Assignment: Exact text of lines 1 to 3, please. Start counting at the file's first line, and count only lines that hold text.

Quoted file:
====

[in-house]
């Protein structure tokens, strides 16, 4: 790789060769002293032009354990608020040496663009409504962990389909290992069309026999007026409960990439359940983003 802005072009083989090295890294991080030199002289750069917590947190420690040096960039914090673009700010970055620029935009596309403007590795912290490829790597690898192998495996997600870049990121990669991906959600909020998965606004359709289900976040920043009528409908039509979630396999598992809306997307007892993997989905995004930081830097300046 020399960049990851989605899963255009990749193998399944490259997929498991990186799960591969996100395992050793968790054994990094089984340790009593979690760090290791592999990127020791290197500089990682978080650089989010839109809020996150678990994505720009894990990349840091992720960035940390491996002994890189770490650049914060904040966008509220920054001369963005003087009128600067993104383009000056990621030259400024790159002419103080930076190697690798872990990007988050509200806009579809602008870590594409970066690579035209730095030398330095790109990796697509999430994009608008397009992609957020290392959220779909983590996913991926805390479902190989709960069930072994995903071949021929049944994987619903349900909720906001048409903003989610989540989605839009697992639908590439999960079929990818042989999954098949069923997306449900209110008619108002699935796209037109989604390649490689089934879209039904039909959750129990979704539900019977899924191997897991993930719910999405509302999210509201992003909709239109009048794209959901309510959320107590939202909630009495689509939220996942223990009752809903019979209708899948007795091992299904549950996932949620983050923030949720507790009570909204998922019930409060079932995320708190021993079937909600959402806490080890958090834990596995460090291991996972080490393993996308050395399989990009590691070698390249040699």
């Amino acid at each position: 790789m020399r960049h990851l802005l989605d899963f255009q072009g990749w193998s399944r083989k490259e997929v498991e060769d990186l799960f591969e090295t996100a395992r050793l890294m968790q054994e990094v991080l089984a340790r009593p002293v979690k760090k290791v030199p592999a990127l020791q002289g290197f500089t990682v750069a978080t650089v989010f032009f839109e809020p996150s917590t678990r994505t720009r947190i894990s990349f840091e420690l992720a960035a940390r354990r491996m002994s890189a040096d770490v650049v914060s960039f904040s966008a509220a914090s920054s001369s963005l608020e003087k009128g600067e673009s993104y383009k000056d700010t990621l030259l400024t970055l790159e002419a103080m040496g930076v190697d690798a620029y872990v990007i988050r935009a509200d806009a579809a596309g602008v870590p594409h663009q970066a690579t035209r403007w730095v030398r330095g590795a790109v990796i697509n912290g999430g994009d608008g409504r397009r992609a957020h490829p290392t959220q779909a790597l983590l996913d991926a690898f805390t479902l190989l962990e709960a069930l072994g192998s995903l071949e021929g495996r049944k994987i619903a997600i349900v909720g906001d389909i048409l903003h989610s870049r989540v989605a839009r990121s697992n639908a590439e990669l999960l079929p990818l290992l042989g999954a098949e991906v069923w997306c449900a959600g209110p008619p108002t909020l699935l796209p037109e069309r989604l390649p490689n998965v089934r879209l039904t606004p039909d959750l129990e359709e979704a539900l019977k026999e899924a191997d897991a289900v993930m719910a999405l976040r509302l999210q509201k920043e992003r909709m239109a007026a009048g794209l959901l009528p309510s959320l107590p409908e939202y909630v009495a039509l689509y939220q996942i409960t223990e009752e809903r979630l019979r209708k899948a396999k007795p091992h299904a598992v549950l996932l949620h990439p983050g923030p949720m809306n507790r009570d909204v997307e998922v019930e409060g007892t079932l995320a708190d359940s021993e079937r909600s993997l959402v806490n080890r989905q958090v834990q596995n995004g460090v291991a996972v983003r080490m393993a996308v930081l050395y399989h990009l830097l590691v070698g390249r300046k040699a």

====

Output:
[in-house]
């Protein structure tokens, strides 16, 4: 790789060769002293032009354990608020040496663009409504962990389909290992069309026999007026409960990439359940983003 802005072009083989090295890294991080030199002289750069917590947190420690040096960039914090673009700010970055620029935009596309403007590795912290490829790597690898192998495996997600870049990121990669991906959600909020998965606004359709289900976040920043009528409908039509979630396999598992809306997307007892993997989905995004930081830097300046 020399960049990851989605899963255009990749193998399944490259997929498991990186799960591969996100395992050793968790054994990094089984340790009593979690760090290791592999990127020791290197500089990682978080650089989010839109809020996150678990994505720009894990990349840091992720960035940390491996002994890189770490650049914060904040966008509220920054001369963005003087009128600067993104383009000056990621030259400024790159002419103080930076190697690798872990990007988050509200806009579809602008870590594409970066690579035209730095030398330095790109990796697509999430994009608008397009992609957020290392959220779909983590996913991926805390479902190989709960069930072994995903071949021929049944994987619903349900909720906001048409903003989610989540989605839009697992639908590439999960079929990818042989999954098949069923997306449900209110008619108002699935796209037109989604390649490689089934879209039904039909959750129990979704539900019977899924191997897991993930719910999405509302999210509201992003909709239109009048794209959901309510959320107590939202909630009495689509939220996942223990009752809903019979209708899948007795091992299904549950996932949620983050923030949720507790009570909204998922019930409060079932995320708190021993079937909600959402806490080890958090834990596995460090291991996972080490393993996308050395399989990009590691070698390249040699």
């Amino acid at each position: 790789m020399r960049h990851l802005l989605d899963f255009q072009g990749w193998s399944r083989k490259e997929v498991e060769d990186l799960f591969e090295t996100a395992r050793l890294m968790q054994e990094v991080l089984a340790r009593p002293v979690k760090k290791v030199p592999a990127l020791q002289g290197f500089t990682v750069a978080t650089v989010f032009f839109e809020p996150s917590t678990r994505t720009r947190i894990s990349f840091e420690l992720a960035a940390r354990r491996m002994s890189a040096d770490v650049v914060s960039f904040s966008a509220a914090s920054s001369s963005l608020e003087k009128g600067e673009s993104y383009k000056d700010t990621l030259l400024t970055l790159e002419a103080m040496g930076v190697d690798a620029y872990v990007i988050r935009a509200d806009a579809a596309g602008v870590p594409h663009q970066a690579t035209r403007w730095v030398r330095g590795a790109v990796i697509n912290g999430g994009d608008g409504r397009r992609a957020h490829p290392t959220q779909a790597l983590l996913d991926a690898f805390t479902l190989l962990e709960a069930l072994g192998s995903l071949e021929g495996r049944k994987i619903a997600i349900v909720g906001d389909i048409l903003h989610s870049r989540v989605a839009r990121s697992n639908a590439e990669l999960l079929p990818l290992l042989g999954a098949e991906v069923w997306c449900a959600g209110p008619p108002t909020l699935l796209p037109e069309r989604l390649p490689n998965v089934r879209l039904t606004p039909d959750l129990e359709e979704a539900l019977k026999e899924a191997d897991a289900v993930m719910a999405l976040r509302l999210q509201k920043e992003r909709m239109a007026a009048g794209l959901l009528p309510s959320l107590p409908e939202y909630v009495a039509l689509y939220q996942i409960t223990e009752e809903r979630l019979r209708k899948a396999k007795p091992h299904a598992v549950l996932l949620h990439p983050g923030p949720m809306n507790r009570d909204v997307e998922v019930e409060g007892t079932l995320a708190d359940s021993e079937r909600s993997l959402v806490n080890r989905q958090v834990q596995n995004g460090v291991a996972v983003r080490m393993a996308v930081l050395y399989h990009l830097l590691v070698g390249r300046k040699a």